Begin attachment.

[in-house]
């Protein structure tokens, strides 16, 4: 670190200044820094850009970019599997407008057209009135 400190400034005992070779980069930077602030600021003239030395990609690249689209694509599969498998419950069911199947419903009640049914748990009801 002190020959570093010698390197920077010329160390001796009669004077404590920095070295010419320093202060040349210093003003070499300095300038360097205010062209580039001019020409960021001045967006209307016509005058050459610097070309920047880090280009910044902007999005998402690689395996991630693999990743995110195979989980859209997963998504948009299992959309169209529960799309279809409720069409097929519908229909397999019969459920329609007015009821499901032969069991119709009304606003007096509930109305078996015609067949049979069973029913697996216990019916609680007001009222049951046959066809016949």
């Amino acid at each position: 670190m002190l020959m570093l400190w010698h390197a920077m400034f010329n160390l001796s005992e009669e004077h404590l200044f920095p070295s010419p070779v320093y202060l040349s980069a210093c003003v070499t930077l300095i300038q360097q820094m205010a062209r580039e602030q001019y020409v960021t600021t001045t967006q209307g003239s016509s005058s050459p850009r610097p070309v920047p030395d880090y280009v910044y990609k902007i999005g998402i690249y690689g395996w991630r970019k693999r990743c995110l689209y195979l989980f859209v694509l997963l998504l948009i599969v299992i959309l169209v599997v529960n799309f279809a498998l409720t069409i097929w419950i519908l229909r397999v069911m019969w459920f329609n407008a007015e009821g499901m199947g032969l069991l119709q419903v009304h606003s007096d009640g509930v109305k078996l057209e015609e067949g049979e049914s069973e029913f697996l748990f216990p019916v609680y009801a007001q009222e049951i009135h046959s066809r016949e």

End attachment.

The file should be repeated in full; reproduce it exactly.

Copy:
[in-house]
């Protein structure tokens, strides 16, 4: 670190200044820094850009970019599997407008057209009135 400190400034005992070779980069930077602030600021003239030395990609690249689209694509599969498998419950069911199947419903009640049914748990009801 002190020959570093010698390197920077010329160390001796009669004077404590920095070295010419320093202060040349210093003003070499300095300038360097205010062209580039001019020409960021001045967006209307016509005058050459610097070309920047880090280009910044902007999005998402690689395996991630693999990743995110195979989980859209997963998504948009299992959309169209529960799309279809409720069409097929519908229909397999019969459920329609007015009821499901032969069991119709009304606003007096509930109305078996015609067949049979069973029913697996216990019916609680007001009222049951046959066809016949």
């Amino acid at each position: 670190m002190l020959m570093l400190w010698h390197a920077m400034f010329n160390l001796s005992e009669e004077h404590l200044f920095p070295s010419p070779v320093y202060l040349s980069a210093c003003v070499t930077l300095i300038q360097q820094m205010a062209r580039e602030q001019y020409v960021t600021t001045t967006q209307g003239s016509s005058s050459p850009r610097p070309v920047p030395d880090y280009v910044y990609k902007i999005g998402i690249y690689g395996w991630r970019k693999r990743c995110l689209y195979l989980f859209v694509l997963l998504l948009i599969v299992i959309l169209v599997v529960n799309f279809a498998l409720t069409i097929w419950i519908l229909r397999v069911m019969w459920f329609n407008a007015e009821g499901m199947g032969l069991l119709q419903v009304h606003s007096d009640g509930v109305k078996l057209e015609e067949g049979e049914s069973e029913f697996l748990f216990p019916v609680y009801a007001q009222e049951i009135h046959s066809r016949e």